Re: I made a flame graph renderer for git's trace2 output
- Date: Mon, 20 May 2019 14:22:25 -0400
- From: Jeff Hostetler <git@xxxxxxxxxxxxxxxxx>
- Subject: Re: I made a flame graph renderer for git's trace2 output
On 5/10/2019 5:57 PM, Ævar Arnfjörð Bjarmason wrote:
On Fri, May 10 2019, Jeff King wrote:
On Fri, May 10, 2019 at 05:09:58PM +0200, Ævar Arnfjörð Bjarmason wrote:
As noted in TODOs in the script there's various stuff I'd like to do
better, and this also shows how we need a lot more trace regions to get
Hmm. My gut reaction was: doesn't "perf record -g make test" already
give us that granular data? I know "perf" isn't available everywhere,
but the idea of the FlameGraph repo is that it takes input from a lot of
sources (though I don't know if it supports any Windows-specific formats
yet, which is presumably a point of interesting to trace-2 authors).
But having generated such a flamegraph, it's not all that helpful. It
mainly tells us that we spend a lot of time on fork/exec. Which is no
surprise, since the test suite is geared not towards heavy workloads,
but lots of tiny functionality tests.
TBH, I'm not sure that flame-graphing the test suite is going to be all
that useful in the long run. It's going to be heavily weighted by the
types of things the test suite does. Flamegraphs are good for
understanding where your time is going for a particular workload, but
the workload of the test suite is not that interesting.
And once you do have a particular workload of interest that you can
replay, then I think the granular "perf" results really can be helpful.
I think the trace2 flamegraph would be most useful if you were
collecting across a broad spectrum of workloads done by a user. You
_can_ do that with perf or similar tools, but it can be a bit awkward.
I do wonder how painful it would be to alias "git" to "perf record git"
for a day or something.
Yeah I should have mentioned that I'm mainly linking to the test suite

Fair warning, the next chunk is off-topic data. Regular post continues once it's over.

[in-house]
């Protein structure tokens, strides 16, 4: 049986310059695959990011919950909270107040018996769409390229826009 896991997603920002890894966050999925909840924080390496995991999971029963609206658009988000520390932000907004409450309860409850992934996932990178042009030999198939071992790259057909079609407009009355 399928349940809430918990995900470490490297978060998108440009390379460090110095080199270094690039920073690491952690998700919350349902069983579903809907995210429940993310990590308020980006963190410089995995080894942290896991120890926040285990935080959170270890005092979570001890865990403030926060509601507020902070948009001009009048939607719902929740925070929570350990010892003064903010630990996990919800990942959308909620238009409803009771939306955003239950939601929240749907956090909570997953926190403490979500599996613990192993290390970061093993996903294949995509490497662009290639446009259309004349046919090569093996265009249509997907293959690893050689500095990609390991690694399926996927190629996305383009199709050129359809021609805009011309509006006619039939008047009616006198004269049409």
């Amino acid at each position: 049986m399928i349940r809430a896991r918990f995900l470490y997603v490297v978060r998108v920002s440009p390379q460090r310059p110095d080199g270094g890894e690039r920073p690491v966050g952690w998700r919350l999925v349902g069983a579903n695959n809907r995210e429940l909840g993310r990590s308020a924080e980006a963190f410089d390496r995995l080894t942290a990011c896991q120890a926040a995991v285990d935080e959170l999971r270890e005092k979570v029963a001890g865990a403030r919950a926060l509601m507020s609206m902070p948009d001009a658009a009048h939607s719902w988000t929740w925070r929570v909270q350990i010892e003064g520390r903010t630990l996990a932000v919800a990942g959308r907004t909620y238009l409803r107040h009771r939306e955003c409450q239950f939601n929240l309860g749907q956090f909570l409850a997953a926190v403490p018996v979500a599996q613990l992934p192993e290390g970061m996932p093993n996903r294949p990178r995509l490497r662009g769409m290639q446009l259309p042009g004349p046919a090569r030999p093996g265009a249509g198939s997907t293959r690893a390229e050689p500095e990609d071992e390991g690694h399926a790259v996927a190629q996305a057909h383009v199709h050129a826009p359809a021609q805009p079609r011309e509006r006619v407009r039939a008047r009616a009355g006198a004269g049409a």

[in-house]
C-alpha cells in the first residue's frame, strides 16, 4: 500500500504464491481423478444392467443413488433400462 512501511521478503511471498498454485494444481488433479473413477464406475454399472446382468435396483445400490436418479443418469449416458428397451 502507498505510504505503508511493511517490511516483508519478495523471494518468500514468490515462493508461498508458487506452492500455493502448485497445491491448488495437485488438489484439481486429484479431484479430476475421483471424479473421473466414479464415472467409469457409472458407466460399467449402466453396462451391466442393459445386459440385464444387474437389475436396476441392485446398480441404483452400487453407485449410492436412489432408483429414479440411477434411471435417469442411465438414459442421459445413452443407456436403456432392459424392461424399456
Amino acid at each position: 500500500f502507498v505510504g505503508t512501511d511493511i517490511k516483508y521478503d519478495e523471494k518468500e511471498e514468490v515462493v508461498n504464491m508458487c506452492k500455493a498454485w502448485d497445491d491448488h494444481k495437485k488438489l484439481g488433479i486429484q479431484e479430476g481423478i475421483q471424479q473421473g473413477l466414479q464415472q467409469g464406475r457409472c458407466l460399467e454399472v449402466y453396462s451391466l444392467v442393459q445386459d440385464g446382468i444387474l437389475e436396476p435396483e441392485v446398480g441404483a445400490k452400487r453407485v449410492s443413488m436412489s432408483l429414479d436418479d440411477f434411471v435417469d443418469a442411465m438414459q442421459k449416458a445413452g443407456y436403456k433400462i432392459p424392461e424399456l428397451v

rendering as a demo.
My actual use-case for this is to see what production nodes are spending
their time on, similar to what Microsoft is doing with their use of this
The test suite serves as a really good test-case for the output, and to
stress-test my aggregation script, since we're pretty much guaranteed to
run all our commands, and cover a lot of unusual cases.
It also shows that we've got a long way to go in improving the trace2
facility, i.e. adding region enter/leave for some of the things we spend
the most time on.
Yes, there is more work to do to add more regions to get more
granular data for interesting/problematic things. My primary
goal in this phase has been to get the basic machinery in place
and be vetted with some universally interesting regions, such as
reading/writing the index and the phases of status.
Going forward, we can trivially (permanently) add new regions as we
want. I tend to use temporary "experimental" regions during my perf
investigations so that I don't clutter up the mainline source with
WRT the TODO's in your script:
 I don't think data events will be useful for your usage. The data
values are orthogonal to the time values.
 I would add the child_start/_exit events to the stack. This will
give you the names of non-builtin/shell commands and hooks. The
various "child_class" and "use_shell" and "hook_name" fields will help
you avoid duplicate stack frames (which you'll get for builtin